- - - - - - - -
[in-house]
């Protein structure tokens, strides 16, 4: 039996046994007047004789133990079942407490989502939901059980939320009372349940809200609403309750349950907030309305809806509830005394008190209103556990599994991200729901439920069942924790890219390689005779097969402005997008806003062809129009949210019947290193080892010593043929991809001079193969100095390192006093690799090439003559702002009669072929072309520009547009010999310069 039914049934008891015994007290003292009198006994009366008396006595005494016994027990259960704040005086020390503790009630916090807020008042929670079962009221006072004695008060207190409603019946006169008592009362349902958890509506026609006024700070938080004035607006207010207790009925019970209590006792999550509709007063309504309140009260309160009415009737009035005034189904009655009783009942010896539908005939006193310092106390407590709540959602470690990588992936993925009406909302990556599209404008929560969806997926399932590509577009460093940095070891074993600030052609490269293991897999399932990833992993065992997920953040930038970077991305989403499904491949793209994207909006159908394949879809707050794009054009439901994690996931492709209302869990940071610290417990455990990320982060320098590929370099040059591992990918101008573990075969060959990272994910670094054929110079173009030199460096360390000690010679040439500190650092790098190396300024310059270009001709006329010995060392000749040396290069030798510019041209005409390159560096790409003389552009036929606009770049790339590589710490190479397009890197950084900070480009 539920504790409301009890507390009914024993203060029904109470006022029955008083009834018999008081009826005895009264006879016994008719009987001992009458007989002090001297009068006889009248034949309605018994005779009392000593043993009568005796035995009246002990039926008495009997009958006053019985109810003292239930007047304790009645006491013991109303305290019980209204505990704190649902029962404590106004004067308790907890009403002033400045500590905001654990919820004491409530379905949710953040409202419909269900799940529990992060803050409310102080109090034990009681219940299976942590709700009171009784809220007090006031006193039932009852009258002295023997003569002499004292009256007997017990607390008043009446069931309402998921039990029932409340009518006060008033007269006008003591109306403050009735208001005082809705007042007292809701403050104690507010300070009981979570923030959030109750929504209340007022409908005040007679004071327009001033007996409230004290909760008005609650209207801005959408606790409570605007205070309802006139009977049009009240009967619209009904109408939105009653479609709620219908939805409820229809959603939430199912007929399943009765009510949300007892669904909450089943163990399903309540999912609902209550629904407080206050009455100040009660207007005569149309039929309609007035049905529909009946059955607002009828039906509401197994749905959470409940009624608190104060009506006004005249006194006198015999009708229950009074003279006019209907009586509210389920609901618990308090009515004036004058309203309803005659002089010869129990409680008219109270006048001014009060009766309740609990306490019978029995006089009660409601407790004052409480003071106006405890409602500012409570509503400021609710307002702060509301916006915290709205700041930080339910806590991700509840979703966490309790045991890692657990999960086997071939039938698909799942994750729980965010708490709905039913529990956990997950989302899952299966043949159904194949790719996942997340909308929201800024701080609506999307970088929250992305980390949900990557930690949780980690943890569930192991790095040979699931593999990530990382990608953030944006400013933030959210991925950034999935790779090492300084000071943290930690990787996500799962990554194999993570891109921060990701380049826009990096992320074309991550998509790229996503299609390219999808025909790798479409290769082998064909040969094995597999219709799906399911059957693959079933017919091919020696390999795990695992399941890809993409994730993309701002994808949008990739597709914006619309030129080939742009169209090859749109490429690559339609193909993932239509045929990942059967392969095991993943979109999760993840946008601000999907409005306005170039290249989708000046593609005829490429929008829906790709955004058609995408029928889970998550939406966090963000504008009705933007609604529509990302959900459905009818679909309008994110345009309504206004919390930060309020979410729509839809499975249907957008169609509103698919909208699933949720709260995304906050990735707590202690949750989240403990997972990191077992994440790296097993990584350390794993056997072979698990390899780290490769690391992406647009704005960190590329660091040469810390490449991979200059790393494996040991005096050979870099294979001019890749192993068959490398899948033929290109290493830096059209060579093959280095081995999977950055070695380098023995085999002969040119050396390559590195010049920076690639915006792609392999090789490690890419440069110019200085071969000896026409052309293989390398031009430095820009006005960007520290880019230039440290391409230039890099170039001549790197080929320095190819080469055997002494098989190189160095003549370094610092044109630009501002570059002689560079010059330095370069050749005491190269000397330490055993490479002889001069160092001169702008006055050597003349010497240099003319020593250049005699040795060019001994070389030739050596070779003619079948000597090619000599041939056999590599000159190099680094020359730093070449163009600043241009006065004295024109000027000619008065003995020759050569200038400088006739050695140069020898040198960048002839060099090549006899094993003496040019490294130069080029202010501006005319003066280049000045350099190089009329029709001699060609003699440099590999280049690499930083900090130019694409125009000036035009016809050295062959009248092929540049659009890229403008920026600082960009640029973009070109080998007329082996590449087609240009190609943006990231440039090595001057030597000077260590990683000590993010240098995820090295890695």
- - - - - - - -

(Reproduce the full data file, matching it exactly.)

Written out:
[in-house]
């Protein structure tokens, strides 16, 4: 039996046994007047004789133990079942407490989502939901059980939320009372349940809200609403309750349950907030309305809806509830005394008190209103556990599994991200729901439920069942924790890219390689005779097969402005997008806003062809129009949210019947290193080892010593043929991809001079193969100095390192006093690799090439003559702002009669072929072309520009547009010999310069 039914049934008891015994007290003292009198006994009366008396006595005494016994027990259960704040005086020390503790009630916090807020008042929670079962009221006072004695008060207190409603019946006169008592009362349902958890509506026609006024700070938080004035607006207010207790009925019970209590006792999550509709007063309504309140009260309160009415009737009035005034189904009655009783009942010896539908005939006193310092106390407590709540959602470690990588992936993925009406909302990556599209404008929560969806997926399932590509577009460093940095070891074993600030052609490269293991897999399932990833992993065992997920953040930038970077991305989403499904491949793209994207909006159908394949879809707050794009054009439901994690996931492709209302869990940071610290417990455990990320982060320098590929370099040059591992990918101008573990075969060959990272994910670094054929110079173009030199460096360390000690010679040439500190650092790098190396300024310059270009001709006329010995060392000749040396290069030798510019041209005409390159560096790409003389552009036929606009770049790339590589710490190479397009890197950084900070480009 539920504790409301009890507390009914024993203060029904109470006022029955008083009834018999008081009826005895009264006879016994008719009987001992009458007989002090001297009068006889009248034949309605018994005779009392000593043993009568005796035995009246002990039926008495009997009958006053019985109810003292239930007047304790009645006491013991109303305290019980209204505990704190649902029962404590106004004067308790907890009403002033400045500590905001654990919820004491409530379905949710953040409202419909269900799940529990992060803050409310102080109090034990009681219940299976942590709700009171009784809220007090006031006193039932009852009258002295023997003569002499004292009256007997017990607390008043009446069931309402998921039990029932409340009518006060008033007269006008003591109306403050009735208001005082809705007042007292809701403050104690507010300070009981979570923030959030109750929504209340007022409908005040007679004071327009001033007996409230004290909760008005609650209207801005959408606790409570605007205070309802006139009977049009009240009967619209009904109408939105009653479609709620219908939805409820229809959603939430199912007929399943009765009510949300007892669904909450089943163990399903309540999912609902209550629904407080206050009455100040009660207007005569149309039929309609007035049905529909009946059955607002009828039906509401197994749905959470409940009624608190104060009506006004005249006194006198015999009708229950009074003279006019209907009586509210389920609901618990308090009515004036004058309203309803005659002089010869129990409680008219109270006048001014009060009766309740609990306490019978029995006089009660409601407790004052409480003071106006405890409602500012409570509503400021609710307002702060509301916006915290709205700041930080339910806590991700509840979703966490309790045991890692657990999960086997071939039938698909799942994750729980965010708490709905039913529990956990997950989302899952299966043949159904194949790719996942997340909308929201800024701080609506999307970088929250992305980390949900990557930690949780980690943890569930192991790095040979699931593999990530990382990608953030944006400013933030959210991925950034999935790779090492300084000071943290930690990787996500799962990554194999993570891109921060990701380049826009990096992320074309991550998509790229996503299609390219999808025909790798479409290769082998064909040969094995597999219709799906399911059957693959079933017919091919020696390999795990695992399941890809993409994730993309701002994808949008990739597709914006619309030129080939742009169209090859749109490429690559339609193909993932239509045929990942059967392969095991993943979109999760993840946008601000999907409005306005170039290249989708000046593609005829490429929008829906790709955004058609995408029928889970998550939406966090963000504008009705933007609604529509990302959900459905009818679909309008994110345009309504206004919390930060309020979410729509839809499975249907957008169609509103698919909208699933949720709260995304906050990735707590202690949750989240403990997972990191077992994440790296097993990584350390794993056997072979698990390899780290490769690391992406647009704005960190590329660091040469810390490449991979200059790393494996040991005096050979870099294979001019890749192993068959490398899948033929290109290493830096059209060579093959280095081995999977950055070695380098023995085999002969040119050396390559590195010049920076690639915006792609392999090789490690890419440069110019200085071969000896026409052309293989390398031009430095820009006005960007520290880019230039440290391409230039890099170039001549790197080929320095190819080469055997002494098989190189160095003549370094610092044109630009501002570059002689560079010059330095370069050749005491190269000397330490055993490479002889001069160092001169702008006055050597003349010497240099003319020593250049005699040795060019001994070389030739050596070779003619079948000597090619000599041939056999590599000159190099680094020359730093070449163009600043241009006065004295024109000027000619008065003995020759050569200038400088006739050695140069020898040198960048002839060099090549006899094993003496040019490294130069080029202010501006005319003066280049000045350099190089009329029709001699060609003699440099590999280049690499930083900090130019694409125009000036035009016809050295062959009248092929540049659009890229403008920026600082960009640029973009070109080998007329082996590449087609240009190609943006990231440039090595001057030597000077260590990683000590993010240098995820090295890695």